Intakes in New Zealand Universities

There are two intakes in New Zealand

  • February to June
  • July to November

Scholarships in New Zealand University

For international students at all stages, including those pursuing a Ph.D., scholarships are available. The New Zealand government or the institution itself both grants scholarships. Students can speak with the university directly or consult the official New Zealand scholarship directory.

Cost of Education & Accommodation in New Zealand

New Zealand universities determine their own tuition fee schedules. As a result, tuition costs can change based on the school, the course, and the grade. The annual tuition at universities in New Zealand is between 19,000 and 42,000 NZD (New Zealand Dollars).

In New Zealand, there are many different housing alternatives for students, including shared or private flats, residence halls, and different rents depending on where they live. According to the high commission, the annual cost of lodging might rise to 15,000 NZD.

Students from other countries are also allowed to work up to 20 hours a week, but you must check the requirements of your visa. The ability to work while a student is in New Zealand is subject to a number of restrictions. For example, international students are only allowed to work 20 hours per week and must possess a current student visa.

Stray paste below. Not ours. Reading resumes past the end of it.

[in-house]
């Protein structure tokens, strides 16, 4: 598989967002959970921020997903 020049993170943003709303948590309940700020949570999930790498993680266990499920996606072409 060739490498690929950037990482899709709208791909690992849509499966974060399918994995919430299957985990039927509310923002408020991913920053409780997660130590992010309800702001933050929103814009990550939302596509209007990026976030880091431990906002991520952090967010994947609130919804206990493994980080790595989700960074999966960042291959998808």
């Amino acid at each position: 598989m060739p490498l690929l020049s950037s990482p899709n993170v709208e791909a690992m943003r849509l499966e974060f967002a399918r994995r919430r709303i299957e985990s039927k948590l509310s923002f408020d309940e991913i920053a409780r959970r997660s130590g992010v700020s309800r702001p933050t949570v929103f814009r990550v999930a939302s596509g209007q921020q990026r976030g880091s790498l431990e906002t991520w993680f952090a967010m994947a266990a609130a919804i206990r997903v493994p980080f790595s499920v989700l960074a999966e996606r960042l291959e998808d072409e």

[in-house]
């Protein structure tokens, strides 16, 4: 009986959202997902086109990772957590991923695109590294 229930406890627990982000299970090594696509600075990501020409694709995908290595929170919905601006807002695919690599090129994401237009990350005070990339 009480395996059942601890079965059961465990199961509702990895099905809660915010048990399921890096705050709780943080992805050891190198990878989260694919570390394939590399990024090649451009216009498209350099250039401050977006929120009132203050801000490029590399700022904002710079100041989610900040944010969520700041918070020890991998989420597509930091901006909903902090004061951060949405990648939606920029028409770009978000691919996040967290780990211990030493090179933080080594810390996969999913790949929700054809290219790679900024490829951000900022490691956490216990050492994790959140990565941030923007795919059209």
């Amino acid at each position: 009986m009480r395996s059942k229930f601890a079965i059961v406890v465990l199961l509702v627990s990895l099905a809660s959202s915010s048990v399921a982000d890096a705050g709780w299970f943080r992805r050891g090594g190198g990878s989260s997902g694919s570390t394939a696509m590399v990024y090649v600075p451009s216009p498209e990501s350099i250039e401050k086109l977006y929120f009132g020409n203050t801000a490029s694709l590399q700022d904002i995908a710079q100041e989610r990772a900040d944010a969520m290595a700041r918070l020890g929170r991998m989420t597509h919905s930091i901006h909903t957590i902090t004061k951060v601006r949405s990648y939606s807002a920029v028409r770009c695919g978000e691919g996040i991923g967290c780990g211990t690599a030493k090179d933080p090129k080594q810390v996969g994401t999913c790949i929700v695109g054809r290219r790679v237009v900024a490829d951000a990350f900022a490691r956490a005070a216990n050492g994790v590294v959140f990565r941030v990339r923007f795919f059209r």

New Zealand Student Visa Requirements

Students can apply for a visa online with a 10% reduction on the visa price or in person at the New Zealand consulate. You can stay in the country for four years if you have a student visa, and employers will let international students work up to 20 hours per week.

The New Zealand Study visa fee is 330 NZD*.

Permit for Post-Study Work (PSW) in New Zealand

Getting work experience while you study in New Zealand is advantageous. It aids in the development of confidence, management, communication, and interpersonal skills as well as the ability to control spending. Depending on their academic standing, international students may also apply for a work visa in New Zealand for up to three years after finishing their studies. Depending on the degree of qualification, a New Zealand work visa is valid for 1, 2, or 3 years.

Only students who meet these requirements can obtain a post-study employment permit well for up to three years:

  • Bachelor Level 7
  • PG Diploma Level 8
  • Masters Level 9
  • Ph.D. Level 10

 Other qualifications level is granted with 1 year of Post Study Work permit.